Node Smith, ND

Vitamin D for IBS

A recent study from the University of Sheffield, supports vitamin D supplementation to help relieve the symptoms associated with Irritable Bowel Syndrome (IBS).1 IBS is a common presenting condition which can have symptoms of diarrhea, constipation, abdominal pain, gas and bloating, and general gastrointestinal discomfort. It is a diagnosis of exclusion, which means that the conventional medical paradigm really doesn’t know what it is or what causes it – hence being called a “syndrome.” There is currently no “cure” for IBS.

Holistically Speaking, IBS is Considered a Functional Disorder

From a holistic perspective, IBS is considered a functional disorder. There is something that is clearly problematic – there is dysfunction – however, there isn’t exactly one thing that can be pinpointed. When considering functional disorders it is often extremely helpful to look at different nutritional factors that are needed for proper function to occur. Vitamin D has a variety of different metabolic action, and it is not surprising that it has been seen to aid in alleviation of IBS symptoms.

A Meta-analysis on Vitamin D and IBS

The specific study, published in the European Journal of Clinical Nutrition,looked at multiple other research studies on vitamin D and IBS – a meta-analysis. The findings showed that vitamin D deficiency was higher in patients suffering from IBS, regardless of other factors such as age, sex or ethnicity. They also found that vitamin D eased many of the symptoms of IBS, such as abdominal pain, gas/bloating, diarrhea and constipation.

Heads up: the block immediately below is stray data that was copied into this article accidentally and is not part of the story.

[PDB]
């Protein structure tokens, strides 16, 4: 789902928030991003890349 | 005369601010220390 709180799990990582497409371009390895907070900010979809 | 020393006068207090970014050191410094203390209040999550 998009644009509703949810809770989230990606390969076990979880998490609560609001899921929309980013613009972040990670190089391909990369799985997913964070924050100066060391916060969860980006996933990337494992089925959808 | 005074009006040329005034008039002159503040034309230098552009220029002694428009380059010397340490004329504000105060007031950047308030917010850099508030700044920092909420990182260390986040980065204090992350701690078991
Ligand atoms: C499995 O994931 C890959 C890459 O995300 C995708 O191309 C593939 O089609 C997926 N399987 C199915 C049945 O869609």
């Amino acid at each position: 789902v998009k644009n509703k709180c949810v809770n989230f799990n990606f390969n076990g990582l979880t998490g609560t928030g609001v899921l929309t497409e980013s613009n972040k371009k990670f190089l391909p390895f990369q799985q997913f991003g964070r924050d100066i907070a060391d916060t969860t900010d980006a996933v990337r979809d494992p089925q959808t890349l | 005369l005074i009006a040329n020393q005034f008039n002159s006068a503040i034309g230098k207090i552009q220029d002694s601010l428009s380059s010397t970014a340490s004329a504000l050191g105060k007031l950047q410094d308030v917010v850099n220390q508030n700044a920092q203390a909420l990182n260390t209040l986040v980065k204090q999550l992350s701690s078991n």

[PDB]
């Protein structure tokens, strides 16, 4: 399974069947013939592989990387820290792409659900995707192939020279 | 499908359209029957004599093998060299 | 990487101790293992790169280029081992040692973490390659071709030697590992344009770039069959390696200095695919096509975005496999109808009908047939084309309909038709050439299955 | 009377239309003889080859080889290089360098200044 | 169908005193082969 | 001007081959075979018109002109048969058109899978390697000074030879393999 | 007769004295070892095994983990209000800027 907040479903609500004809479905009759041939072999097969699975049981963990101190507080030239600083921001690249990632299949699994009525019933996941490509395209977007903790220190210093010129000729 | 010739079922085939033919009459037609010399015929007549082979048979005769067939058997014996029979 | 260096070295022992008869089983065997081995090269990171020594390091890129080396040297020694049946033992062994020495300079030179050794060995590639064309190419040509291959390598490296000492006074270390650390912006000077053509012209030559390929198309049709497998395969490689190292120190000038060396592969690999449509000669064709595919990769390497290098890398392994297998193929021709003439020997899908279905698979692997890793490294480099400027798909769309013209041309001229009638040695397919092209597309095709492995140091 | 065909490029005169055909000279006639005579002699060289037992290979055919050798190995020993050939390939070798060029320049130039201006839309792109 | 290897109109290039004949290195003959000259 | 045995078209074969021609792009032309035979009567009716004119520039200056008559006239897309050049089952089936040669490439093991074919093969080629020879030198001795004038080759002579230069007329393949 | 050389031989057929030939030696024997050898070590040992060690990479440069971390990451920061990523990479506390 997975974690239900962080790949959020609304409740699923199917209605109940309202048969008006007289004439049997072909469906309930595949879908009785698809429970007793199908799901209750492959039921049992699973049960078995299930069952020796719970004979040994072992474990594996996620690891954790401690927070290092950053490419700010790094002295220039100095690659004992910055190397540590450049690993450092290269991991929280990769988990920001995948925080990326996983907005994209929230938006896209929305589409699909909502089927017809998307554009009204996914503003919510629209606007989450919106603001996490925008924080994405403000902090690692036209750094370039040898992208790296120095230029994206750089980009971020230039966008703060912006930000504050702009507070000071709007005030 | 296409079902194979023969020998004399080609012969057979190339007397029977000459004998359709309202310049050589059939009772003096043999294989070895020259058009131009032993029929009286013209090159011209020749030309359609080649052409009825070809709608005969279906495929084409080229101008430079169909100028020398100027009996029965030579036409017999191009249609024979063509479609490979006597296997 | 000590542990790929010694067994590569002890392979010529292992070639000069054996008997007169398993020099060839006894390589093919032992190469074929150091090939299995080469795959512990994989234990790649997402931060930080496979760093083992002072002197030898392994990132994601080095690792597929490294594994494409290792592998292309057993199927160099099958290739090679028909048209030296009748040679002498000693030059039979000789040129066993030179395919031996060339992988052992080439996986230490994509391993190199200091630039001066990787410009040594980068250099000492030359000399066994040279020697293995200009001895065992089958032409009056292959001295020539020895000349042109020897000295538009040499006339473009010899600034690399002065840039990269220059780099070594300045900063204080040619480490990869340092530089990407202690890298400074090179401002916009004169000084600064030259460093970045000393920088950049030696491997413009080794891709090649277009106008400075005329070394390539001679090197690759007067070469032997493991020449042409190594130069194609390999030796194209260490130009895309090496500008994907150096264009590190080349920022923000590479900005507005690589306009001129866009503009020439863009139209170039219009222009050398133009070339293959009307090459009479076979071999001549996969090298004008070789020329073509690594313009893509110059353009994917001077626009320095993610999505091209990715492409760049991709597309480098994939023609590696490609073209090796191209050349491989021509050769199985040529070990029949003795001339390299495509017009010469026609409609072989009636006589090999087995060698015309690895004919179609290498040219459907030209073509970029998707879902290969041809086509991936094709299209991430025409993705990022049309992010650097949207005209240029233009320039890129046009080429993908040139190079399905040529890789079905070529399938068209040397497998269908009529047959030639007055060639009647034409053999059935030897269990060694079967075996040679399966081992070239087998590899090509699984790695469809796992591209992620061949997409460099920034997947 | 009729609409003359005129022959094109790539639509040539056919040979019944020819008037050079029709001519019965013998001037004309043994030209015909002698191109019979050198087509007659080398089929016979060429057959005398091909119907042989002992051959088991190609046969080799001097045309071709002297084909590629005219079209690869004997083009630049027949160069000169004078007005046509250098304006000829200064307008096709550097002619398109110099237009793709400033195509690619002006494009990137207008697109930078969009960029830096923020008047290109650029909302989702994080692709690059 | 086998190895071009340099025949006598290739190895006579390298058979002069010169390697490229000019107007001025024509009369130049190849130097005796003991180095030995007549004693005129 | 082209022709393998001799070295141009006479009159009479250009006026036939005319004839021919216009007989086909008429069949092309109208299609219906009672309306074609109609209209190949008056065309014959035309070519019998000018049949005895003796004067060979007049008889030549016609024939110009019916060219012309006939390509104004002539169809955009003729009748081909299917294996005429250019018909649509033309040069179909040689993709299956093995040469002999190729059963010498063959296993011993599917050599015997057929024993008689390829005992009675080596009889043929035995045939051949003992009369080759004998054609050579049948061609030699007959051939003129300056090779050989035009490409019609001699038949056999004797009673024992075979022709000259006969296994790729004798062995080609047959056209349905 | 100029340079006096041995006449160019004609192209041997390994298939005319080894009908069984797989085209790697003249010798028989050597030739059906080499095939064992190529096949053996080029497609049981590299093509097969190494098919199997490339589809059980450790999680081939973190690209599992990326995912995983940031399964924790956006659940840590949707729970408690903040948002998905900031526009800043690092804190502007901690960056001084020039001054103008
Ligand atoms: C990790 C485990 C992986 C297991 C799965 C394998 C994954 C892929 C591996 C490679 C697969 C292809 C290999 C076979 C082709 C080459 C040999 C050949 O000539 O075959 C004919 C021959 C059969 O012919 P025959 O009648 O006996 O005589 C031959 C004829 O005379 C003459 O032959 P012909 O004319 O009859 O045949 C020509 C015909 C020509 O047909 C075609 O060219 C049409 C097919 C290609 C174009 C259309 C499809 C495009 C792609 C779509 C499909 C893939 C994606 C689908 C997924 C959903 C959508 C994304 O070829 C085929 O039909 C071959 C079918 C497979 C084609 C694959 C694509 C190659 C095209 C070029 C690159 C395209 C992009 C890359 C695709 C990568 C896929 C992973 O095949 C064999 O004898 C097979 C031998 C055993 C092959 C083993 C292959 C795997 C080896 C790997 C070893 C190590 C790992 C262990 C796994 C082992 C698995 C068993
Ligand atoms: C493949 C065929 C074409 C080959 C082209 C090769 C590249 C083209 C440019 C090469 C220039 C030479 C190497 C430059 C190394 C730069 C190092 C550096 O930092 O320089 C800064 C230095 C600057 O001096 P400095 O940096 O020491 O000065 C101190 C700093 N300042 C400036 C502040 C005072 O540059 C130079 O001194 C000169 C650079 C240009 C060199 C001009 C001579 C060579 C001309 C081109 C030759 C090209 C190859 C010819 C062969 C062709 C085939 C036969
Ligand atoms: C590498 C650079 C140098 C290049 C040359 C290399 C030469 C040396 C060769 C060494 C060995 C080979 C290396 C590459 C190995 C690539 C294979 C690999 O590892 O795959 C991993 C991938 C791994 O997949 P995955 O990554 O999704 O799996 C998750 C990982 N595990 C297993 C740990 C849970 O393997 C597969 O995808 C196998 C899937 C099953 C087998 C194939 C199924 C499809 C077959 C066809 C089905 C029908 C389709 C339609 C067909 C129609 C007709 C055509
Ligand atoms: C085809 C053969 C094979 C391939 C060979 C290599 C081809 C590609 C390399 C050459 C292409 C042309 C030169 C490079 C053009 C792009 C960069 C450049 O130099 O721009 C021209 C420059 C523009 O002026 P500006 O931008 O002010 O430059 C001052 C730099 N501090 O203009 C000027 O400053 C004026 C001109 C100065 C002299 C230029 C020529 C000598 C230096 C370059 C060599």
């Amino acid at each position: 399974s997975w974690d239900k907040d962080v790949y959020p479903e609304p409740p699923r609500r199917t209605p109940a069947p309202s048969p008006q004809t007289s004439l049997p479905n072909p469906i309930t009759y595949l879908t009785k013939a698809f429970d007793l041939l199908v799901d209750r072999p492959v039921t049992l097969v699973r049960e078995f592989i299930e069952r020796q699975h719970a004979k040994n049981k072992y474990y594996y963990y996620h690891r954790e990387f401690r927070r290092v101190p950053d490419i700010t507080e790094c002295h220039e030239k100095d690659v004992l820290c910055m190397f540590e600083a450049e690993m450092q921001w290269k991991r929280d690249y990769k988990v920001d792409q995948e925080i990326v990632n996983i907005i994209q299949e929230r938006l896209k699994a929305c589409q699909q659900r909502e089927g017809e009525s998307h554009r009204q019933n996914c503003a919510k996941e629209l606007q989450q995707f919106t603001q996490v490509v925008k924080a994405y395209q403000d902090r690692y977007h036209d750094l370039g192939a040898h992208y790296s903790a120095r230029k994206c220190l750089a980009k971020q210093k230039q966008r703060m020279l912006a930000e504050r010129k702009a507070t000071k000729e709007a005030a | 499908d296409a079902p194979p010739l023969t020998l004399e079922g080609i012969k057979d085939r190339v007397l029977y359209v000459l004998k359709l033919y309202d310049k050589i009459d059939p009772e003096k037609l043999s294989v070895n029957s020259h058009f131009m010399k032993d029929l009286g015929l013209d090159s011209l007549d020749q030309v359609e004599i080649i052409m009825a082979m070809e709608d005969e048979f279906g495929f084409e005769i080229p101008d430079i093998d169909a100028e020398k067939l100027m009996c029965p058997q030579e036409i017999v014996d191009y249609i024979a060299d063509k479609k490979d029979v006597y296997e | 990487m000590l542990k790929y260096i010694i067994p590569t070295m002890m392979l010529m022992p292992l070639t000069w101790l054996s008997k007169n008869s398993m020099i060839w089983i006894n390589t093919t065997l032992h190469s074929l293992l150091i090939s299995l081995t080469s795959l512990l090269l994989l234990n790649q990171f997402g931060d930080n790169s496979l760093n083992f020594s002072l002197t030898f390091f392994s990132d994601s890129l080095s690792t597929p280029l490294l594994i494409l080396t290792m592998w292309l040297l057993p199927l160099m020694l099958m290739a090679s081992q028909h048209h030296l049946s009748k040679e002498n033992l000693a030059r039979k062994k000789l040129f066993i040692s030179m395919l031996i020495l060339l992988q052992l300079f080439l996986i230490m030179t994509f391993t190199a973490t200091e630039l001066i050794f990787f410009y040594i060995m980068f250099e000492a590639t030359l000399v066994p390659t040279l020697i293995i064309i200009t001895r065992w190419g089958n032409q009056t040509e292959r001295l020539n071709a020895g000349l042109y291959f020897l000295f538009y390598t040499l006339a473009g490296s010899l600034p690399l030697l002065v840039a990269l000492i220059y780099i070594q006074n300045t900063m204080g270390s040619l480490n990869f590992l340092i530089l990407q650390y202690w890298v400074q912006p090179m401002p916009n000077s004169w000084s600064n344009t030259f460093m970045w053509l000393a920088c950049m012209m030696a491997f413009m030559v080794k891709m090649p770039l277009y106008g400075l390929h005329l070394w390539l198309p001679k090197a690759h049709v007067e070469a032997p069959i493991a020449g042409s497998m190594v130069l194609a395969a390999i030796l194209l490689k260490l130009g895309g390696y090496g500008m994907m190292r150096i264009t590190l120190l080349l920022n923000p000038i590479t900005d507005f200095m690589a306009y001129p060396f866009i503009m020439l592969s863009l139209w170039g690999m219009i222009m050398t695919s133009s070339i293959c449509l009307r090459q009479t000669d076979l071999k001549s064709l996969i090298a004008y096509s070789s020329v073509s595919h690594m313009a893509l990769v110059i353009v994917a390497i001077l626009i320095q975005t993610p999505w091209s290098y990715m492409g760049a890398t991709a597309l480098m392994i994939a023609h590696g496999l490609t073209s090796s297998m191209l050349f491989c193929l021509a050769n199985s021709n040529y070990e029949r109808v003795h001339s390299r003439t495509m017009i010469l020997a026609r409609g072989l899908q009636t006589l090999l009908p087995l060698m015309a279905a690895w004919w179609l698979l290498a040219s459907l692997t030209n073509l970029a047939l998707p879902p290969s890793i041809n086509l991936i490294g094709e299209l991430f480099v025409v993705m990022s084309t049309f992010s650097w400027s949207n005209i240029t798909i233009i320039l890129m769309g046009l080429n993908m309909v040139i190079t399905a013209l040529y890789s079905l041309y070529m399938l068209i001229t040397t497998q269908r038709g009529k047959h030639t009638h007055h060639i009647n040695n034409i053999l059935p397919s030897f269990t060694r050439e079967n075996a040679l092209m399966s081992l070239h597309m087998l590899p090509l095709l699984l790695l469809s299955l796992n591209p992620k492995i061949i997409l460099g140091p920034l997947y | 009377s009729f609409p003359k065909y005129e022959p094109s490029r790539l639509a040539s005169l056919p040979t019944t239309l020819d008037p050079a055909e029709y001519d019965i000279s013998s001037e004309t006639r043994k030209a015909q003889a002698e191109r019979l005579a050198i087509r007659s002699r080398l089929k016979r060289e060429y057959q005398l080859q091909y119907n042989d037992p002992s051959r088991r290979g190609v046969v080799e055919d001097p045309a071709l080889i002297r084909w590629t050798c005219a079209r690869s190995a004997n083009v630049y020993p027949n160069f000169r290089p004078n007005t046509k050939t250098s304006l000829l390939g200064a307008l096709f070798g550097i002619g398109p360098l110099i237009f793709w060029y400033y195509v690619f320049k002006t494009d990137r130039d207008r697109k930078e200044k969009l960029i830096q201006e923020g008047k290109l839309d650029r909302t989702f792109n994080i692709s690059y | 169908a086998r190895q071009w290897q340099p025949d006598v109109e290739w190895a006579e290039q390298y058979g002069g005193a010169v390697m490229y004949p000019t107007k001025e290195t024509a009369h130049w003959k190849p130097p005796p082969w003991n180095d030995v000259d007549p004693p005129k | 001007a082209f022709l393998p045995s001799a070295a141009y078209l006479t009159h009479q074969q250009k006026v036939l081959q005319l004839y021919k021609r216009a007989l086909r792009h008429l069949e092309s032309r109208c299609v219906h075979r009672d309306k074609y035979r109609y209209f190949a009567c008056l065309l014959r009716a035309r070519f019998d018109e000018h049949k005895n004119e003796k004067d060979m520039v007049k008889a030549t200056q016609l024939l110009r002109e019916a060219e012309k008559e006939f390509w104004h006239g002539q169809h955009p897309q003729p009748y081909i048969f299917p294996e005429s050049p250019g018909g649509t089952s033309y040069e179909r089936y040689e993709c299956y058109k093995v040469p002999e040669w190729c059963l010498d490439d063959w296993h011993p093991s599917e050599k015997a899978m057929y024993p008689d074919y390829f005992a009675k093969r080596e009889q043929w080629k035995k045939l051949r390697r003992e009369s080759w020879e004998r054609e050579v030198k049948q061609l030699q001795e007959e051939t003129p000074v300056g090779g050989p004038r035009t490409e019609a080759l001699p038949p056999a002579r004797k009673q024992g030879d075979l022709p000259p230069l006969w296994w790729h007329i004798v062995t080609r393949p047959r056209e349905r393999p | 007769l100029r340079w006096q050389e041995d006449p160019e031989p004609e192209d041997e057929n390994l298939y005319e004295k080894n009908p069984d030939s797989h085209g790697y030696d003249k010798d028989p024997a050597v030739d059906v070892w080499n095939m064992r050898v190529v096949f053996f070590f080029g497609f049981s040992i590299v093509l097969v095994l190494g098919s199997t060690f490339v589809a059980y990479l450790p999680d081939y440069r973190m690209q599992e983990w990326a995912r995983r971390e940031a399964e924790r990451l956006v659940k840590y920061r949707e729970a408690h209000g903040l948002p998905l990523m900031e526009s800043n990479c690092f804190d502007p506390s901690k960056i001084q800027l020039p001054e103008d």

Low Levels of Vitamin D Linked to Other Diseases and Disorders

Other research studies have linked low vitamin D status to a host of other disease states and disorders. Since vitamin D synthesis in the body occurs in the skin from UVB exposure by the sun, it is very common for individuals living in higher latitudes, or spending more and more time indoors to have lower vitamin D levels, and it is a common thing to supplement. There are many theories on how much vitamin D is safe to supplement with, and this is a question that is most appropriately (and responsibly) answered by first knowing current vitamin D status. Vitamin D levels can be checked through a simple blood test that can be added on to any routine blood work being conducted; its relatively inexpensive. Once levels are known, then the amount that’s safe to supplement can be assessed.


  1. Williams CE, Williams EA, Corfe BM. Vitamin D status in irritable bowel syndrome and the impact of supplementation on symptoms: what do we know and what do we need to know?. Eur J Clin Nutr. 2018.
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Node Smith, ND, is a naturopathic physician in Portland, OR and associate editor for NDNR. He has been instrumental in maintaining a firm connection to the philosophy and heritage of naturopathic medicine among the next generation of docs. He helped found the first multi-generational experiential retreat, which brings elders, alumni, and students together for a weekend camp-out where naturopathic medicine and medical philosophy are experienced in nature. Four years ago he helped found the non-profit, Association for Naturopathic ReVitalization (ANR), for which he serves as the board chairman. ANR has a mission to inspire health practitioners to embody the naturopathic principles through experiential education. Node also has a firm belief that the next era of naturopathic medicine will see a resurgence of in-patient facilities which use fasting, earthing, hydrotherapy and homeopathy to bring people back from chronic diseases of modern living; he is involved in numerous conversations and projects to bring about this vision.

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